Pembina Pipeline Corp. has formed Chinook Pathways Partnership with the Western Indigenous Pipeline Group to pursue ownership of the Trans Mountain crude oil pipeline. The company also reactivated its Phase IX Peace Pipeline Expansion (Phase IX).
Chinook Pathways is an Indigenous-led partnership working to organize First Nation communities to pursue ownership of Trans Mountain following completion of its expansion (TMX). Trans Mountain is owned by the Canadian government, which is increasing its capacity to 890,000 b/d from 300,000 b/d. The project is expected to complete late-2022 despite work being halted until the Aug. 20, 2021, completion of the current bird-nesting season (OGJ Online, Apr. 27, 2021).
Mick Dilger, Pembina’s president and chief executive officer, commented, “For Pembina, the formation of Chinook Pathways is an important step in the process of evaluating an asset which we have previously and consistently indicated is a good strategic fit - under the right circumstances.” Dilger said that Pembina would continue to build the consortium while TMX is being completed, “and take it from there.”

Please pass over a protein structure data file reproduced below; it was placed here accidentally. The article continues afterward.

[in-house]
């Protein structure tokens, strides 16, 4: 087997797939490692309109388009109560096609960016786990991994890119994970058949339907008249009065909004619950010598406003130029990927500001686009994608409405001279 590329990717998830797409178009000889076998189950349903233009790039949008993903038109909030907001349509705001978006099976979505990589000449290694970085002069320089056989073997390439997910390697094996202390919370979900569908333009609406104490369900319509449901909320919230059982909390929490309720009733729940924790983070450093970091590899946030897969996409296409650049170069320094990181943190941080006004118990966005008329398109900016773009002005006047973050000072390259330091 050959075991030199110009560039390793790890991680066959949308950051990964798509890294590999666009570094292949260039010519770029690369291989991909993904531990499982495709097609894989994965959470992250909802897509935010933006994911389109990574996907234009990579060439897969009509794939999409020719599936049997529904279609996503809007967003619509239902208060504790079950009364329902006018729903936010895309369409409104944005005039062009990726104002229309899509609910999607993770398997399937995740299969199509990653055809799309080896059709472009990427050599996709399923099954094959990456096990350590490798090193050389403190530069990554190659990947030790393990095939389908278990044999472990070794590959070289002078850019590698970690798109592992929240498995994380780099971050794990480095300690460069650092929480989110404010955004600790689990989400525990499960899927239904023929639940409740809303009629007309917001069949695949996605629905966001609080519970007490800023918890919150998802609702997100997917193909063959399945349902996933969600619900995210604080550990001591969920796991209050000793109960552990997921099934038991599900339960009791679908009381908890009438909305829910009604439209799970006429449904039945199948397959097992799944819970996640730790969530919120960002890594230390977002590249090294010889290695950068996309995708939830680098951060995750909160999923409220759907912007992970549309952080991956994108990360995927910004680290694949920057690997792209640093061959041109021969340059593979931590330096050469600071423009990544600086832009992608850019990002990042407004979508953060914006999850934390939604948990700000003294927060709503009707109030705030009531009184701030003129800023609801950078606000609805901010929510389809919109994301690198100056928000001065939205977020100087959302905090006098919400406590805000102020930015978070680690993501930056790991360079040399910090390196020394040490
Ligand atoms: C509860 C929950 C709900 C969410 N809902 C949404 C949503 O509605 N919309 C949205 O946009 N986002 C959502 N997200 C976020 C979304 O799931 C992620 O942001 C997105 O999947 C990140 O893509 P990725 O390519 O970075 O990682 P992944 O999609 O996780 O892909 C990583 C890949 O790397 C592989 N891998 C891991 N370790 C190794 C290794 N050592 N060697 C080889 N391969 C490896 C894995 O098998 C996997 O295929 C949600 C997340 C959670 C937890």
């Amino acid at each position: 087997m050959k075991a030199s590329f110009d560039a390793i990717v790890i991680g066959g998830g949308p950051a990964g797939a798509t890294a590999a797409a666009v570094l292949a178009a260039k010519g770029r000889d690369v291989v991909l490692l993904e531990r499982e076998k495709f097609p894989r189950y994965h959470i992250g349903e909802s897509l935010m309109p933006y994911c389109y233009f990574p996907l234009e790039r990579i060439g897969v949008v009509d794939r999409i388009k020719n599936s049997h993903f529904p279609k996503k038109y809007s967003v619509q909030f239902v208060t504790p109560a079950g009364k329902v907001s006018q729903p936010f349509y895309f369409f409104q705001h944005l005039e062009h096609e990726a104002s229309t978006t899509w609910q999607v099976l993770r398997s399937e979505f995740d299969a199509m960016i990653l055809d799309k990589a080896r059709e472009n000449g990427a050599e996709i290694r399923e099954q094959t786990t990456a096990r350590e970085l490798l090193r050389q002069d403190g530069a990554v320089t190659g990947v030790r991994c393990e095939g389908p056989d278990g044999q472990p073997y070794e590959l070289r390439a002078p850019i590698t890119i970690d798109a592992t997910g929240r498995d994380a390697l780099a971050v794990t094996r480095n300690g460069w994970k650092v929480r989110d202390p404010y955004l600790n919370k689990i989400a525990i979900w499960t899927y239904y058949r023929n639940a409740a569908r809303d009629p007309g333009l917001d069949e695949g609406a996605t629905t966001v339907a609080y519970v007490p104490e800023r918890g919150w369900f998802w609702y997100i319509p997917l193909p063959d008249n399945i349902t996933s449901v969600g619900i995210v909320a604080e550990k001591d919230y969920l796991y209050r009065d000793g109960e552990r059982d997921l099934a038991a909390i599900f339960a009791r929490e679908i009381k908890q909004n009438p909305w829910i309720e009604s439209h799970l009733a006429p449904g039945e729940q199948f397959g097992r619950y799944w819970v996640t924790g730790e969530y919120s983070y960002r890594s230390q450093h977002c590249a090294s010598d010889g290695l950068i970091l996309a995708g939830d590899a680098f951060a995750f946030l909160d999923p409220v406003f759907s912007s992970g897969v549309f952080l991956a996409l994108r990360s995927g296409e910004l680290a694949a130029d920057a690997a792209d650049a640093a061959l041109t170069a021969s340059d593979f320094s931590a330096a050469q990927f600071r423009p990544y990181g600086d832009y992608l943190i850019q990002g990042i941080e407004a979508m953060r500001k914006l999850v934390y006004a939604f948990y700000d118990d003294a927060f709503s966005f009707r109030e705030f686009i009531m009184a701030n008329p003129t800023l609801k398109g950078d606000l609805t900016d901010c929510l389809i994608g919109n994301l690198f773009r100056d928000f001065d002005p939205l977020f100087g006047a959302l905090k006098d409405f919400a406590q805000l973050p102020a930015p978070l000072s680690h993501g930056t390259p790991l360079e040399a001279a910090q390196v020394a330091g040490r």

Pembina earlier this month partnered with the Haisla Nation in developing the 3-million tonne/year floating Cedar LNG plant in Kitimat, BC. The partners intend to take FID second-half 2023 (OGJ Online, June 9, 2021).
Phase IX of the NGL and condensate Peace Pipeline will add capacity connecting northwest Alberta with Gordondale, Alta., to accommodate increased Montney shale activity in northeast British Columbia. The expansion will include new 6- and 16-in. OD pipelines debottlenecking the corridor north of Gordondale as well as upgrades at one pump station. Phase IX will also convert existing pipelines, which are batching, to single-product lines, furthering Pembina’s goal of full product segregation across the Peace Pipeline system. Phase IX also now includes a pump station, in the Wapiti-to-Kakwa corridor, that is partially complete and was once part of Phase VII. This pump station will help accommodate increased and sustained demand for NGL service, also due to increased Montney activity.
The Phase IX expansion is supported by 10-year contracts, with predominantly investment grade counterparties, including significant take-or-pay provisions. The project, which would be part of increasing system capacity by as much as 200,000 b/d to a total of 1.3-million b/d, has a revised estimated cost of $120 million, which reflects the addition of the Wapiti-to-Kakwa corridor pump station, offset by cost savings. Phase IX is anticipated to be placed in service second-half 2022, subject to regulatory and environmental approvals.
Pembina’s Phase VIII Expansion between Gordondale and La Glace, BC, remains deferred despite having received all regulatory approvals. Pembina expects to make a reactivation decision on the project second-half 2021.